How do you respond to “mess”? In this case, uncertainty, unpredictability, unknown or without (perceived) order – basically anything in front of you that is beyond your experience or prior knowledge, hence, it becomes something you “don’t know how to handle”.
I’d used to think that it was just that the country I was born and grew up in was so structure (and somewhat manicured) that everything needed to be predictable for me. But I realise it could happen anywhere else, because of the social conditioning (“new territory is unsafe”), family conditioning (“study hard, take a ‘good’ job and settle down”) or friends (“why do you want to be different”). It took me really long to realise that taking risks is what allows to grow, and not taking risks stifles us. And I can see why. Anything outside what we know looks like “mess”, there is no order, a fear of the unknown prevents us from exploring, which keeps our circle of experiences small such that the next encounter that comes by is forcefully made to fit to what we know so that it would not appear “messy”.
And so responding to mess or allowing myself to step forward despite not seeing all the pieces laid out in front of me – is somewhat an on-going lesson. My most reliable feedback is looking at how I typically respond to mess, identifying the pattern and then making the conscious choice to face whatever I need to that doesn’t look structured (yet) to me.
So let me count the ways that we typically respond to mess.
Shut down, blank out, run away
All systems do not respond. No reaction, no movement, even dropping everything and leaving it. This is with the faint and futile hope that the mess would somehow “go away” or resolve itself. Maybe it does, maybe it just grows and sometimes it evolves. Either way, you won’t know, because you are not even daring to look at the mess.
Let me order it!
The messier it gets, the more there is to organize. Every mess can be compartmentalize to a few categories, then taken down bite-size bit by bit. The elusive dream is that once organized, it is no longer a mess. More time to spend on ‘organizing’ an impossible puzzle, and not enough time looking at what the puzzle brings.
Resignation, letting the crowd push you about
At least you are somewhat looking at the mess, though not really identifying with it. It’s fate, it’s the environment, it’s the circumstance, it’s just something that happens to you (again and again). Just standing there in the mess, you may get pushed around and move some place, but it sure won’t be where you are looking to go. And it doesn’t sound any less messier.
Frozen, and not about letting it go
Just rooted on the spot, like a deer in headlights. The mess paralyzes you because you don’t see the few steps ahead, so you don’t dare to take just one of those steps that you do see. Unlike the Disney movie Frozen, there is a whole lot of holding on tight and not enough letting go. In this case, I’m not sure if the strain of not being able to move or the self-imposed fear of moving will get to you first.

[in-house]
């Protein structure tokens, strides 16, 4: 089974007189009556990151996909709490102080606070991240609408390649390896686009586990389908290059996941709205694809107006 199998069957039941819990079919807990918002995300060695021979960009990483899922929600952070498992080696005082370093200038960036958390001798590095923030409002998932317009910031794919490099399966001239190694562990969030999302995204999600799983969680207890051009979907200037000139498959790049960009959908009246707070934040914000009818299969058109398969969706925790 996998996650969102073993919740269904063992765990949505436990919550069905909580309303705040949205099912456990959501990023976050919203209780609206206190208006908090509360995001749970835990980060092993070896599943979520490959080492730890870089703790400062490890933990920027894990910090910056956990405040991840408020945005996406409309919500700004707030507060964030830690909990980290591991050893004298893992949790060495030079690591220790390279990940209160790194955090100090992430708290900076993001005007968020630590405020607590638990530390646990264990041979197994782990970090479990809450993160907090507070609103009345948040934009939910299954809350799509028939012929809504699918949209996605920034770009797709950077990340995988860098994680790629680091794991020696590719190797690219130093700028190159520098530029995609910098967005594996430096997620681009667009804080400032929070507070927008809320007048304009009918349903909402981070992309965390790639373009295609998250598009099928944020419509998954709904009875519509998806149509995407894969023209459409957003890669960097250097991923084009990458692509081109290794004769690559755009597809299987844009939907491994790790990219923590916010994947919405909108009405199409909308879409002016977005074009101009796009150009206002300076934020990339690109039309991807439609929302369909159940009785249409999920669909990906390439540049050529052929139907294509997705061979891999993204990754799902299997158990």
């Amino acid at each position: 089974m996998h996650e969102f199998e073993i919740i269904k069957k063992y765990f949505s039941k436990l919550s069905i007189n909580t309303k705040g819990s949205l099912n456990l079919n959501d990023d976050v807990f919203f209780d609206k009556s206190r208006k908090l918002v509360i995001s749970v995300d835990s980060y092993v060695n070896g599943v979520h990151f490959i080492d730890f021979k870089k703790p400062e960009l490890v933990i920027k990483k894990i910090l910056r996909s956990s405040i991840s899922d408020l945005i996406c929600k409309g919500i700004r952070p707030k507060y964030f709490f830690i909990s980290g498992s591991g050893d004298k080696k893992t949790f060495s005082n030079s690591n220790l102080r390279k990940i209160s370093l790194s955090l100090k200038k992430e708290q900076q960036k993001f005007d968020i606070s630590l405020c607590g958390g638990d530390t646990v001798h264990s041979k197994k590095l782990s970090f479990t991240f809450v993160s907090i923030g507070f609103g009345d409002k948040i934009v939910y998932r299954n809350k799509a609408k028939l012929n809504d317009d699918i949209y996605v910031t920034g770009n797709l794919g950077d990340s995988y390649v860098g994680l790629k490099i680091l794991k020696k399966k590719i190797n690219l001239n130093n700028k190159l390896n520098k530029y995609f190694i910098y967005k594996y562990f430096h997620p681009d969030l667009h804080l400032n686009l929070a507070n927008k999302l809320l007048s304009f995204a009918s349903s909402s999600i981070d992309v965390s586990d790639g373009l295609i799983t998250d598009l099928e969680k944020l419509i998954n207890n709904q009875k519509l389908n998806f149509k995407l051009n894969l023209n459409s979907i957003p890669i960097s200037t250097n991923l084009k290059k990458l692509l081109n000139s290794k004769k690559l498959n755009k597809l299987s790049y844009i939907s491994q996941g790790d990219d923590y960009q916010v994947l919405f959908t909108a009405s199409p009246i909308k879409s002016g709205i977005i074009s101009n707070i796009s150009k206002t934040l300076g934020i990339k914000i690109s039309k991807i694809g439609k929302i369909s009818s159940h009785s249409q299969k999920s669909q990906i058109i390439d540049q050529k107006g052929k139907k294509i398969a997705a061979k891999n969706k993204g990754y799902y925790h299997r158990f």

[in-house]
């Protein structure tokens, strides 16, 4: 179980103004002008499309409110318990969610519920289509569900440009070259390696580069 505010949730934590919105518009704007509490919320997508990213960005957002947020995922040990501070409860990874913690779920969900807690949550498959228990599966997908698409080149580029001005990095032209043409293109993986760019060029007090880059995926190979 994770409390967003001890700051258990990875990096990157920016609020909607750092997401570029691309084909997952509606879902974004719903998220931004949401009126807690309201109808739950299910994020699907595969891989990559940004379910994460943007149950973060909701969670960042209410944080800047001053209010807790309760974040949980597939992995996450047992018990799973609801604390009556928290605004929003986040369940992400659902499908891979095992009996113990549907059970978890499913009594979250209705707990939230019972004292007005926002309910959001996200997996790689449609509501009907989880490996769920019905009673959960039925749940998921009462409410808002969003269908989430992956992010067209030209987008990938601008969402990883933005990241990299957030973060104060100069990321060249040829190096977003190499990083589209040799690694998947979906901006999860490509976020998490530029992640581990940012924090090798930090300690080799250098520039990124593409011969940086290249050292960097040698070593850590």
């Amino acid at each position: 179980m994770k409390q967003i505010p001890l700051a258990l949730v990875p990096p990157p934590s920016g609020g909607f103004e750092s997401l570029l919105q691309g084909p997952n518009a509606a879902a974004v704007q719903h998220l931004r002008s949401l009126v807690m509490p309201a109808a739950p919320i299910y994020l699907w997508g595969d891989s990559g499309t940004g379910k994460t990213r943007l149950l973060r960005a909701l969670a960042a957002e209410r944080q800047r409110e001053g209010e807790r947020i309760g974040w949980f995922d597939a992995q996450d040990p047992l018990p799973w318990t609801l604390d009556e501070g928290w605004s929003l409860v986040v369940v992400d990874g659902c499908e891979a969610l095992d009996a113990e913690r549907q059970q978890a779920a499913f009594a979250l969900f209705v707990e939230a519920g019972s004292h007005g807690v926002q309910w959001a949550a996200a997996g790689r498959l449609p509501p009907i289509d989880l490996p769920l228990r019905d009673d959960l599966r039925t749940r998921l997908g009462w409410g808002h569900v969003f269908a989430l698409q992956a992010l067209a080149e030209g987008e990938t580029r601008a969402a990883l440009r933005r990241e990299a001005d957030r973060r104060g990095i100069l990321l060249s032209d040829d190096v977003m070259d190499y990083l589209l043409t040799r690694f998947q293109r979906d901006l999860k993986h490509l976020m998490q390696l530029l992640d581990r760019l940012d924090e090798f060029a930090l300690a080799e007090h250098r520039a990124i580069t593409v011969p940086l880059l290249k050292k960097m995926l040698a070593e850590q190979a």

I recognize that I have had all four at different parts of my life, though I often gravitate to the “Let me order it!” and “Frozen” quite a fair bit. To choose a different approach, I ask myself two questions:
1. Am I ok with mess?
And if I don’t feel like saying yes, there is already something I am resisting and not willing to look. Perhaps the mess is well…very unstructured, perhaps I don’t know how. Being ok with it means I will be able to get to where I want to get, despite not knowing how. It means looking for the why and being ok with anything that comes. I recognize this state by a feeling of groundedness, being centred in myself and when I look forward to “leaps of faith”.
2. Can I surrender to the mess?
Surrender involves vulnerability – in my resistance, there is often something I want to be right about. Though whatever that it, it often is not relevant to the mess at hand. Surrender is also not about expecting the mess to look a certain way. Why should it? If it’s something beyond what I have experienced, I wouldn’t know what to expect to look. While the answer is always “I can”, the act of asking the question often reminds me that I don’t have to put too many definitions on to what I cannot define at the moment.
On a scale of 0 to 10, 10 being the most vulnerable, open, comfortable with mess and uncertainty, I’d rate myself a 2. I don’t know when the impetus hit me to really start looking within. It could have been that I have been stuck for a long time, that I have tried everything I knew. It could have also been that I knew this was not the way to live, structured and always in a little box. It could have been that I didn’t want my kids to grow up losing who they are when every single day, they are all about living wholeheartedly, jumping heart first instead of head first. It could also be that I myself wanted to experience what is to live wholeheartedly, jumping heart first instead of head first. And for all that, I knew that if I was ok with mess, it was only because I was ok with me.